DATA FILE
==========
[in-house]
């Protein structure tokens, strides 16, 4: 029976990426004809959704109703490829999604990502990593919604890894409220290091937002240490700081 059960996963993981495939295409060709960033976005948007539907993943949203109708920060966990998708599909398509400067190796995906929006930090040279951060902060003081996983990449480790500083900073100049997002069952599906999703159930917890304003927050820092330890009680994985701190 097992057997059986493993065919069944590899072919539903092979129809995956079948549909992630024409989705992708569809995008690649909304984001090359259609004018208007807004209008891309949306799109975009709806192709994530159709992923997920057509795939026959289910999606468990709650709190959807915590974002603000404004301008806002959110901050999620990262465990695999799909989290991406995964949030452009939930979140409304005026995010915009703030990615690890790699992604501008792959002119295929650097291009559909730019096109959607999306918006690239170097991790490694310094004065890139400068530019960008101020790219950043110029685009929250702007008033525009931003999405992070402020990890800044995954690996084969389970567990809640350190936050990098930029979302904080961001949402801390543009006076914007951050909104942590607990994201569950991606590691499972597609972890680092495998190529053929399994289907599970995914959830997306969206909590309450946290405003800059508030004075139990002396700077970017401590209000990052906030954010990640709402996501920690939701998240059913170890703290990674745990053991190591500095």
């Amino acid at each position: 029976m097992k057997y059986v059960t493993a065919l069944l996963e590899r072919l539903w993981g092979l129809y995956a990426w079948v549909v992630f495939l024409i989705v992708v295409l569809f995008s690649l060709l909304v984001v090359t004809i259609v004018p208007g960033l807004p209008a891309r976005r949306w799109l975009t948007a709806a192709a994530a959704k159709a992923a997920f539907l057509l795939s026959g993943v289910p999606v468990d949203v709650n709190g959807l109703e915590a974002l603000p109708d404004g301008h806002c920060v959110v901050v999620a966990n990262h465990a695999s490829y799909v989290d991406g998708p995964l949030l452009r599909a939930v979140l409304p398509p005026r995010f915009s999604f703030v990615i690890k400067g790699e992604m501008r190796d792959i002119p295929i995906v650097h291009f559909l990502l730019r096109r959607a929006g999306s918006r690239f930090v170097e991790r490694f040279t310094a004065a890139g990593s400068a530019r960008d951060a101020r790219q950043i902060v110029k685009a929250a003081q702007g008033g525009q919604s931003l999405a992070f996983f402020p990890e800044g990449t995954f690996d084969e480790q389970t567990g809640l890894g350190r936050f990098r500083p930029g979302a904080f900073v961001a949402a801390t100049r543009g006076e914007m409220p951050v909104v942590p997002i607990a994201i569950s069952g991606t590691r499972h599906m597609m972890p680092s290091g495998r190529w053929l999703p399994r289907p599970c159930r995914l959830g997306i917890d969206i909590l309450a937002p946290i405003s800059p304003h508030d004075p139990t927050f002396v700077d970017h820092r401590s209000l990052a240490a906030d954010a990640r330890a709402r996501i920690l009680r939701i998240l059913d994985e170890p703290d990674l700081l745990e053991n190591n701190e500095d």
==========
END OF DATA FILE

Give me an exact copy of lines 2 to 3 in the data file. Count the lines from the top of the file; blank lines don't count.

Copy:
């Protein structure tokens, strides 16, 4: 029976990426004809959704109703490829999604990502990593919604890894409220290091937002240490700081 059960996963993981495939295409060709960033976005948007539907993943949203109708920060966990998708599909398509400067190796995906929006930090040279951060902060003081996983990449480790500083900073100049997002069952599906999703159930917890304003927050820092330890009680994985701190 097992057997059986493993065919069944590899072919539903092979129809995956079948549909992630024409989705992708569809995008690649909304984001090359259609004018208007807004209008891309949306799109975009709806192709994530159709992923997920057509795939026959289910999606468990709650709190959807915590974002603000404004301008806002959110901050999620990262465990695999799909989290991406995964949030452009939930979140409304005026995010915009703030990615690890790699992604501008792959002119295929650097291009559909730019096109959607999306918006690239170097991790490694310094004065890139400068530019960008101020790219950043110029685009929250702007008033525009931003999405992070402020990890800044995954690996084969389970567990809640350190936050990098930029979302904080961001949402801390543009006076914007951050909104942590607990994201569950991606590691499972597609972890680092495998190529053929399994289907599970995914959830997306969206909590309450946290405003800059508030004075139990002396700077970017401590209000990052906030954010990640709402996501920690939701998240059913170890703290990674745990053991190591500095």
């Amino acid at each position: 029976m097992k057997y059986v059960t493993a065919l069944l996963e590899r072919l539903w993981g092979l129809y995956a990426w079948v549909v992630f495939l024409i989705v992708v295409l569809f995008s690649l060709l909304v984001v090359t004809i259609v004018p208007g960033l807004p209008a891309r976005r949306w799109l975009t948007a709806a192709a994530a959704k159709a992923a997920f539907l057509l795939s026959g993943v289910p999606v468990d949203v709650n709190g959807l109703e915590a974002l603000p109708d404004g301008h806002c920060v959110v901050v999620a966990n990262h465990a695999s490829y799909v989290d991406g998708p995964l949030l452009r599909a939930v979140l409304p398509p005026r995010f915009s999604f703030v990615i690890k400067g790699e992604m501008r190796d792959i002119p295929i995906v650097h291009f559909l990502l730019r096109r959607a929006g999306s918006r690239f930090v170097e991790r490694f040279t310094a004065a890139g990593s400068a530019r960008d951060a101020r790219q950043i902060v110029k685009a929250a003081q702007g008033g525009q919604s931003l999405a992070f996983f402020p990890e800044g990449t995954f690996d084969e480790q389970t567990g809640l890894g350190r936050f990098r500083p930029g979302a904080f900073v961001a949402a801390t100049r543009g006076e914007m409220p951050v909104v942590p997002i607990a994201i569950s069952g991606t590691r499972h599906m597609m972890p680092s290091g495998r190529w053929l999703p399994r289907p599970c159930r995914l959830g997306i917890d969206i909590l309450a937002p946290i405003s800059p304003h508030d004075p139990t927050f002396v700077d970017h820092r401590s209000l990052a240490a906030d954010a990640r330890a709402r996501i920690l009680r939701i998240l059913d994985e170890p703290d990674l700081l745990e053991n190591n701190e500095d």